— 293 —
Motion, Thinking, and Power, have been most modified.       §10. It is worth our observing which of all our simple Ideas have
been most modified, and had most mixed Modes made out of them, with names
given to them: And those have been these three; Thinking, and
Motion, (which are the two Ideas which comprehend in them all
Action,) and Power, from whence these Actions are conceived to
flow. These simple Ideas, I say, of Thinking, Motion, and Power,
have been those, which have been most modified; and out of whose
Modifications have been made most complex Modes, with names
to them. For Action being the great business of Mankind, and the
whole matter about which all Laws are conversant, it is no wonder,
that the several Modes of Thinking and Motion, should be taken
notice of, the Ideas of them observed, and laid up in the memory,
and have Names assigned to them; without which, Laws could be
but ill made, or Vice and Disorder repressed. Nor could any Com-
munication be well had amongst Men, without such complex Ideas,
with Names to them: and therefore Men have setled Names, and
supposed setled Ideas in their Minds, of modes of Actions distin-
guished by their Causes, Means, Objects, Ends, Instruments, Time,
Place, and other circumstances; and also of their Powers fitted for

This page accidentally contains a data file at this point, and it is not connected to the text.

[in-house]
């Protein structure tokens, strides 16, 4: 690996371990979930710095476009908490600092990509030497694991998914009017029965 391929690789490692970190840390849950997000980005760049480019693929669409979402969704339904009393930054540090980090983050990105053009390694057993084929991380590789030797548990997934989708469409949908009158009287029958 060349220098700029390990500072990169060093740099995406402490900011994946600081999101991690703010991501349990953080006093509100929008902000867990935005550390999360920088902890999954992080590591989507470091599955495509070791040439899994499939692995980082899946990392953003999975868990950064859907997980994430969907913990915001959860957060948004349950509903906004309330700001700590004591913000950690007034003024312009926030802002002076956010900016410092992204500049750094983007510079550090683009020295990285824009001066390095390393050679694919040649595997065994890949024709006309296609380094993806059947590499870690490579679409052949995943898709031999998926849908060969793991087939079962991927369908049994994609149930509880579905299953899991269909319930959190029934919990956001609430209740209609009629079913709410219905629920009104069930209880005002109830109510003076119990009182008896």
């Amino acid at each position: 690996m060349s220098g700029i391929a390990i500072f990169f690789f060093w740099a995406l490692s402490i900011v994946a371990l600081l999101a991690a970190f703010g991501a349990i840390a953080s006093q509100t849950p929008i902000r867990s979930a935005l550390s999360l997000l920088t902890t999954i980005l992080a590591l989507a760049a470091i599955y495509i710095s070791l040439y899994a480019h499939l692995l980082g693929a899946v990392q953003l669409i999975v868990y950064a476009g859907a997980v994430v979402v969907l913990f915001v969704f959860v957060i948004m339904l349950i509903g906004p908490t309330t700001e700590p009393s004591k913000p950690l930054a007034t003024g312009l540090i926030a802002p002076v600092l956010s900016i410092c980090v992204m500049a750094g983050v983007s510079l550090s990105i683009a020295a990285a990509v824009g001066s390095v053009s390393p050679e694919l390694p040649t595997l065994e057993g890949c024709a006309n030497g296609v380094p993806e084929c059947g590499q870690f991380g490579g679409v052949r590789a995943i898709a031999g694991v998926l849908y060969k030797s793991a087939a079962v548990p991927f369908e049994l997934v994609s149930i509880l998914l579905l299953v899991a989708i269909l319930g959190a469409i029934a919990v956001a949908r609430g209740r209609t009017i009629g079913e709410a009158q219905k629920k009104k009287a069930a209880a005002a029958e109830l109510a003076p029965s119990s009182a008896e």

those Actions: v.g. Boldness is the Power to speak or do what we
intend, before others, without fear or disorder; and the Greeks call
the confidence of speaking by a peculiar name παῤῥησία: Which
power or ability in Man, of doing any thing, when it has been
acquired by frequent doing the same thing, is that Idea, we name
Habit; when it is forward, and ready upon every occasion, to break
into Action, we call it Disposition: Thus Testiness is a disposition or
aptness to be angry.
To conclude, Let us examine any Modes of Action, v.g. Considera-
tion and Assent, which are Actions of the Mind; Running and Speaking,
which are Actions of the Body; Revenge and Murther, which are
Actions of both together, and we shall find them but so many
Collections of simple Ideas, which together make up the complex ones
signified by those Names.
Locke Hum II, 22, §10, p. 293